STRATFOR founder George Friedman gave us some jarring predictions for the future

Screen Shot 2016 02 26 at 4.34.21 PMYouTube/ConsciousGeorge Friedman speaks at the Chicago Council on Global Affairs in December 2015.

George Friedman founded Strategic Forecasting in 1996. Stratfor’s existence is based on the controversial but now influential premise that geopolitical events can be anticipated and even predicted in ways that can benefit private-sector actors.

Friedman stayed at the pioneering political-risk firm until May 2015, when he left to found a new company called Geopolitical Futures.

Friedman is commentator on international affairs and author of the book “The Next 100 Years.”

He spoke to Business Insider earlier this month about the future of war, the next stage in the European debt crisis, and how and whether it’s even possible to predict what’s coming next.

This interview has been edited for length and clarity.

Business Insider: You are an innovator in the field of political risk — in taking events in international politics and applying them to business or economics decision-making. Where do you draw the line between political risk and the kind of work the research division of an investment bank does, or the kind of work a think tank does? What do you see as the contribution that political risk makes that those sorts of institutions can’t?

George Friedman: A think tank advocates policies. A research division develops marketing material for its deal makers. We have no policy position. If you have a policy position you can’t possibly forecast.

So as soon as you want something to happen you begin skewing the data to support it. Our stuff is invaluable to decision-makers precisely because we have no ax to grind.

So you go to Brookings, or you go to Heritage or others, they know their position on any subject before they research it. If you go to an investment bank, they know what parts of the world they are going to cover and what parts of the world they are not going to cover depending on client interest.

We cover the world without being skewed by that. And that makes it more valuable.

BI: How is it that international affairs can even be predicted at all? For instance, it seems that people have gotten Syria wrong at every phase of the conflict.

GF: We didn’t.

You begin with what’s not possible. If you go through the list of things that are not possible you’re left with a very finite amount of possibilities. The fancy name for this is constraint theory. It’s a nonquantitative model, but it’s a field of mathematics.

Constraint theory argues a number of things. First, that the impossible has to be identified. Second, that the actor is then constrained by circumstances to act a certain way. For example, should we invade ISIS? Can we invade ISIS? What would it take to invade ISIS? Once you ask that question you discover the price of that option and then you take a look at American politics and see that the country is probably not prepared to invest the 2 to 3 million people that it would take to defeat ISIS and the insurgency afterwards. All right, so that’s not going to happen.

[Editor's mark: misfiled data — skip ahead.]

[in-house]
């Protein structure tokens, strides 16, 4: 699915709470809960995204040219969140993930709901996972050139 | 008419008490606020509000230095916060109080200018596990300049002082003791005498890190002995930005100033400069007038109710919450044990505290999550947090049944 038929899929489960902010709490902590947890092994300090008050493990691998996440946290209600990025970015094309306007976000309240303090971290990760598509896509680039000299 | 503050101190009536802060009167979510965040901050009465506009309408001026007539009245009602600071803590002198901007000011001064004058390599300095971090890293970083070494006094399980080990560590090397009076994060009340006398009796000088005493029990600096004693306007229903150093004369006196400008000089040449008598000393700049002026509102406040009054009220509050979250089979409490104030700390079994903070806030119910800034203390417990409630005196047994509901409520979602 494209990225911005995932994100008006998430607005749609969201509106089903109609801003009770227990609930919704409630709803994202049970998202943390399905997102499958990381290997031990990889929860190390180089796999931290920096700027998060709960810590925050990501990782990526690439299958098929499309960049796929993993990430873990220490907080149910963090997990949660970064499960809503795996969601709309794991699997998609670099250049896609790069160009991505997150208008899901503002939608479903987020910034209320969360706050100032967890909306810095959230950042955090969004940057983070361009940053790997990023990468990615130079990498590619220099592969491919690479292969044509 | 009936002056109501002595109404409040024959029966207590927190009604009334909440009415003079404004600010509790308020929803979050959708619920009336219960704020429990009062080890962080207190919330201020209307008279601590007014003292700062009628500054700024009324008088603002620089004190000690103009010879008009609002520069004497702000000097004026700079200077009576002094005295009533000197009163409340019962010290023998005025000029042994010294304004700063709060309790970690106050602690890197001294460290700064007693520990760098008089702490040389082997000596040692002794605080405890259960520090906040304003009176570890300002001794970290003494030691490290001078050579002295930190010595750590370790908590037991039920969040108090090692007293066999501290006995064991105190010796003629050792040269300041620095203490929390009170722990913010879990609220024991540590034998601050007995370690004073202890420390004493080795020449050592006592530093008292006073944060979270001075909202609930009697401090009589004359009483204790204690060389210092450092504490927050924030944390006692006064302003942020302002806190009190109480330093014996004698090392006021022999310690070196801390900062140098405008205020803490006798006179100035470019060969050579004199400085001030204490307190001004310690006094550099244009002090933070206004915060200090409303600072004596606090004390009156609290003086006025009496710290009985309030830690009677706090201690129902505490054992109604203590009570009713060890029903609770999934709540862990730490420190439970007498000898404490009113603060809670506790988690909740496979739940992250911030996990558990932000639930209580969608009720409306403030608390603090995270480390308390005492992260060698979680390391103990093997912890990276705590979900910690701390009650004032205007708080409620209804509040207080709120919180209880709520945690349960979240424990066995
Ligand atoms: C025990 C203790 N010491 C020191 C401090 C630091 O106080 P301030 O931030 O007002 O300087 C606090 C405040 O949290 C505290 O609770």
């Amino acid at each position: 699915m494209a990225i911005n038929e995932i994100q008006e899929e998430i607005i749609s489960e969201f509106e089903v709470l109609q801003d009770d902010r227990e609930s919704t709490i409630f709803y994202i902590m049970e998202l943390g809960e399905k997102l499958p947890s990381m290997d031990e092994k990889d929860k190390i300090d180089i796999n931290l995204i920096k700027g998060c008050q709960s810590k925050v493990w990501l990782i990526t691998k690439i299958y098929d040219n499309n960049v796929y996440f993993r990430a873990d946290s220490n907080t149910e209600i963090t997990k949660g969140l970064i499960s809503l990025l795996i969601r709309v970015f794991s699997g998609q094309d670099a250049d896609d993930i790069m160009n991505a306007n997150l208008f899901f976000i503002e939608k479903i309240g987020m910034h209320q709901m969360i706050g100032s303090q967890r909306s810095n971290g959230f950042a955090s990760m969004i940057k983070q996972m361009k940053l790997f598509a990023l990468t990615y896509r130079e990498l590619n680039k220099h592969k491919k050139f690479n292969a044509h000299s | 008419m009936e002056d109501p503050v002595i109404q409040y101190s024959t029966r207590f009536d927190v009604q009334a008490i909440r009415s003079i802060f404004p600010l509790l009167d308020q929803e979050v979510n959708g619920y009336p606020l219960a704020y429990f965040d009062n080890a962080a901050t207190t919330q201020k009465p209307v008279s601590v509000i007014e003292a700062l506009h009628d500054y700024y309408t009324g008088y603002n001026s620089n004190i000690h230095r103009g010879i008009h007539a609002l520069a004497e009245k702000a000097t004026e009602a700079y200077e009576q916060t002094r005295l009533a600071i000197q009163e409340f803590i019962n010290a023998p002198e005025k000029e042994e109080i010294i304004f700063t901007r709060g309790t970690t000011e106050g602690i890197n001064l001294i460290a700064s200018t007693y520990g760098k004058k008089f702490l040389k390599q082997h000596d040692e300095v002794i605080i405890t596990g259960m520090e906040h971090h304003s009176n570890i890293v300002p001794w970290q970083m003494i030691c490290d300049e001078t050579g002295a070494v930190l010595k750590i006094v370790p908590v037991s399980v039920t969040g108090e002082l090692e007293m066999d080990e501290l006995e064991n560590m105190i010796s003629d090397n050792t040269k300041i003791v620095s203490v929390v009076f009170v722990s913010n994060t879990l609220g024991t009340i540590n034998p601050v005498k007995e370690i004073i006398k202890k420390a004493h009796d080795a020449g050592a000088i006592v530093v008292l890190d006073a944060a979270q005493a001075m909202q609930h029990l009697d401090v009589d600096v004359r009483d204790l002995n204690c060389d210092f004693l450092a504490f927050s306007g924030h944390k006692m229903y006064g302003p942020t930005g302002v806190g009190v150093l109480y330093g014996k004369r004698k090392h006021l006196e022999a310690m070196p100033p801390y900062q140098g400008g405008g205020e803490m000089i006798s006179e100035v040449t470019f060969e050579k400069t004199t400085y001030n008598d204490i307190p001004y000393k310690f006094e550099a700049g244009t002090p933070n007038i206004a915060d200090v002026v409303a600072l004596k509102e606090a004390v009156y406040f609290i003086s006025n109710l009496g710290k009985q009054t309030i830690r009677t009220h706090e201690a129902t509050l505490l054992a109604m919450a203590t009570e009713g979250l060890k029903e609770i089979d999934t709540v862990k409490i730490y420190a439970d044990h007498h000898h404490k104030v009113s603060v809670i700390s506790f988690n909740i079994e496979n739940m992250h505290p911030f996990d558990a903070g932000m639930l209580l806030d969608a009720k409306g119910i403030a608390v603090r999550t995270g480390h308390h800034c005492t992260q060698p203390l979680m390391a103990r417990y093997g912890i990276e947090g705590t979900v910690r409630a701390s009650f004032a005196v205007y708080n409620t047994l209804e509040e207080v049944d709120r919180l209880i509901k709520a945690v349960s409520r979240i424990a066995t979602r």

So then the entire debate over what we should do about ISIS takes a different shape. Constraint theory defines for you what outcomes are possible and what outcomes are impossible. It also eliminates wishful thinking.

Policymakers engage in a great deal of wishful thinking because they are trying to get something done. I’m not trying to get anything done.

Remember also that politicians are enormously smart and rational. They don’t have the same interests as businessmen … But a man rises to the top of the United States. He’s clawed his way out of 330 million people. OK. He didn’t do that because he was dumb, or lucky, or something like that. He understands power. And he understands how to take it. And he understands how to keep it.

So that lets take two men that seem the most different: George W. Bush and Barack Obama. They have more in common with each other than with anyone else because they both became president. And also take a look at how much of Obama’s policies are the same as Bush’s. If you really understand how to play chess, you know there are really only a few moves to make. Do you play chess?

BI: Yes. Not well, but I play.

GF: OK, but if you played it well, what you’d realise is that all those different moves you thought you had, you don’t. So although it appears on the chessboard that you have 16 or 20 moves to make at the opening you have three or four. And once you’re playing the game there is one optimal move.

This is why you can memorise grandmaster’s games. Now if you can recognise and memorise a grandmaster’s game, and you have the respect to understand [Zimbabwean president Robert] Mugabe who has survived past anyone’s expectations, and make the simple assumption it wasn’t an accident, and you understand why he did what he did, now you’re ready to predict … The key to forecasting is to understand both the constraints nations are under and the manner in which the struggle for power shapes leaders.